Do I have this right -
She expected to be the stay at home mom, and then you suddenly lost your job and by circumstance became the stay at home dad because you needed her income?
In short, yes. We always had this dream of one of us being able to be our children's primary caregiver. I'm not exactly sure *how* we actually thought that was going to happen. Probably something along the lines of my wife staying home but building her own business or something.
Funny enough, my wife was looking so forward to maternity leave. She had all these plans for starting a 'mommy-blog' or something while also enjoying time with the new baby.
Turns out, her maternity leave time was way shorter than it appeared going in (who knew three months could go by so fast? lol) and we were overwhelmed just trying to keep everyone alive (it took us a couple months just to get breastfeeding going), forget about taking on projects.
And my wife has always been deeply ambivalent about staying at home vs working. She worked hard all her life (from the time she was 16), and she was raised to have working and being financially independent as her top priority. While she would have loved to be a SAHM, I'm sure, I'm also pretty sure she would have a lot of anxiety about that, also. She doesn't like working, but she doesn't ever want to stop, either. It's kind of a no-win situation.
How much of your problems do you think are a result of her grieving the life she pictured for herself that didn't come to be?
Many? Most? Same for me.
My wife was not someone I got together with nor married because of some hot passionate lustful attraction. She was attractive, don't get me wrong, but superficially, she wasn't even really my type at the time (she, of course, very much *became* my type over the years). We felt we had a remarkably stable, deep, loving connection, and just thought the world of each other. I was never really the marrying type (I didn't think), and it still took me five years (and some committed inspiring on her part) to propose.
I actually had a dream that got me into action after she made it clear she was no longer content to just be my girlfriend. In my dream, I met my 'perfect woman.' The woman who checked all the boxes on my 'perfect woman' list that I'd had since I was young. That 'perfect woman' said to me, "Now that we've found each other, when are we going to get married?" I replied, "Right away, of course! You're the perfect woman!" As soon as I said that, I realized that meant my real life partner would be out of my life forever, and I had this experience of a huge black hole open up in my heart. A hole my real life partner had formerly occupied. So I told Miss Perfect, "I'm sorry, I can't. I need to be with someone else."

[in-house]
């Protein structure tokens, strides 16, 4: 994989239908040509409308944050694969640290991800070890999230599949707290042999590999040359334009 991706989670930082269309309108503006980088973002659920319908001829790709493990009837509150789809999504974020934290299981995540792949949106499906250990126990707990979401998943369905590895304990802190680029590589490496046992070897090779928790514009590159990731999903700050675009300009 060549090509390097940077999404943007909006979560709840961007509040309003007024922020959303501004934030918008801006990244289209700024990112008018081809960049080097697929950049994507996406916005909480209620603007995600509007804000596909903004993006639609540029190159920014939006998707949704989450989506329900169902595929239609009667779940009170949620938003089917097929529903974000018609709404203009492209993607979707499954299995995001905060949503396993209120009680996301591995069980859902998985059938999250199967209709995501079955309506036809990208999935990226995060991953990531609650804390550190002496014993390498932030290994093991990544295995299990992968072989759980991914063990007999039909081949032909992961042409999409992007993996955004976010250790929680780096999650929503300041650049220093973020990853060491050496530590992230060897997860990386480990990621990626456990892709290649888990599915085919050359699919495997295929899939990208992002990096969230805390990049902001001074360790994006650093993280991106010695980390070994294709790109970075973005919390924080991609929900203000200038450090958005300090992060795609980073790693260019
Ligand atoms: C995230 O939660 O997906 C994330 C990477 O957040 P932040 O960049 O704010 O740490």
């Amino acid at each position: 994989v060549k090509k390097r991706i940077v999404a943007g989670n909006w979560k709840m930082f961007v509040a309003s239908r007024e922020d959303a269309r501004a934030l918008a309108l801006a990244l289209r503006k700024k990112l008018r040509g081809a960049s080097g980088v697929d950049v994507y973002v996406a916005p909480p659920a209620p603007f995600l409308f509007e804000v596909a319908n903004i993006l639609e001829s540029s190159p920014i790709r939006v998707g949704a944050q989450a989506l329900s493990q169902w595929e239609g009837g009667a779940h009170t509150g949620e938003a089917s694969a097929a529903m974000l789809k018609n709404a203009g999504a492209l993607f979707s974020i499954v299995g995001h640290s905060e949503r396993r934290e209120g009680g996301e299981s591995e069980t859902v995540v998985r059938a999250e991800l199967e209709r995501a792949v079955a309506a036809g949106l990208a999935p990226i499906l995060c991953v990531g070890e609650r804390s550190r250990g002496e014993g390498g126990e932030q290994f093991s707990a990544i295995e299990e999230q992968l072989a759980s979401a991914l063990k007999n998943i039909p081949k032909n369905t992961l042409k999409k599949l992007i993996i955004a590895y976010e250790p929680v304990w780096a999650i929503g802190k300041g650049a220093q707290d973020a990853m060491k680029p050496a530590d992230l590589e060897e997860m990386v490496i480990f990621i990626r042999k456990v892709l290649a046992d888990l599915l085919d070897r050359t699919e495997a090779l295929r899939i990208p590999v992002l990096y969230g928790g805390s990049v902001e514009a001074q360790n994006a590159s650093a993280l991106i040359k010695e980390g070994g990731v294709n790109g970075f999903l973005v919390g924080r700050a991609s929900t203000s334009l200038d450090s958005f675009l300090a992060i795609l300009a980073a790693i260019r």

I woke up from that dream and went out and bought a ring, lol.
So, yeah - I was head over heels in love with my wife for 15 years. I still am not totally clear what constitutes a 'honeymoon phase', because I feel like I had a 15 year honeymoon.
I'm not sure she felt quite the same way, but both of us have had to deal with "How the hell did this happen? Where are we, and how did we get here? This wasn't supposed to happen, ever. What happened to our lives?" Those questions are still being bandied about. She recently reached a pinnacle in her career, and she confessed the other day, "I thought there would be more. I've gotten to where I'm 'supposed' to be, but is this really it?"
Has she been doing any counselling just for herself? She sounds like she's got her own issues to unpack.
No. Sometimes I wish she would, but she's kind of like a guy. She's not at all comfortable with 'being vulnerable' and 'talking about her feelings' and all that 'emotional crap' (to use her words). Despite the fact that she is still very much a woman, with all the strong feelings and emotional-orientation that often comes with being a woman.
We're focused on MC for now (my request, after my spending several months in IC without really seeing the progress I wanted to see). We'll see what comes after.
What does your marriage counselor actually say to you in terms of advice?
Essentially, that I need to build my own strength and my own life, be there for her if she needs me, and to not look to my marriage to help prop me up in life.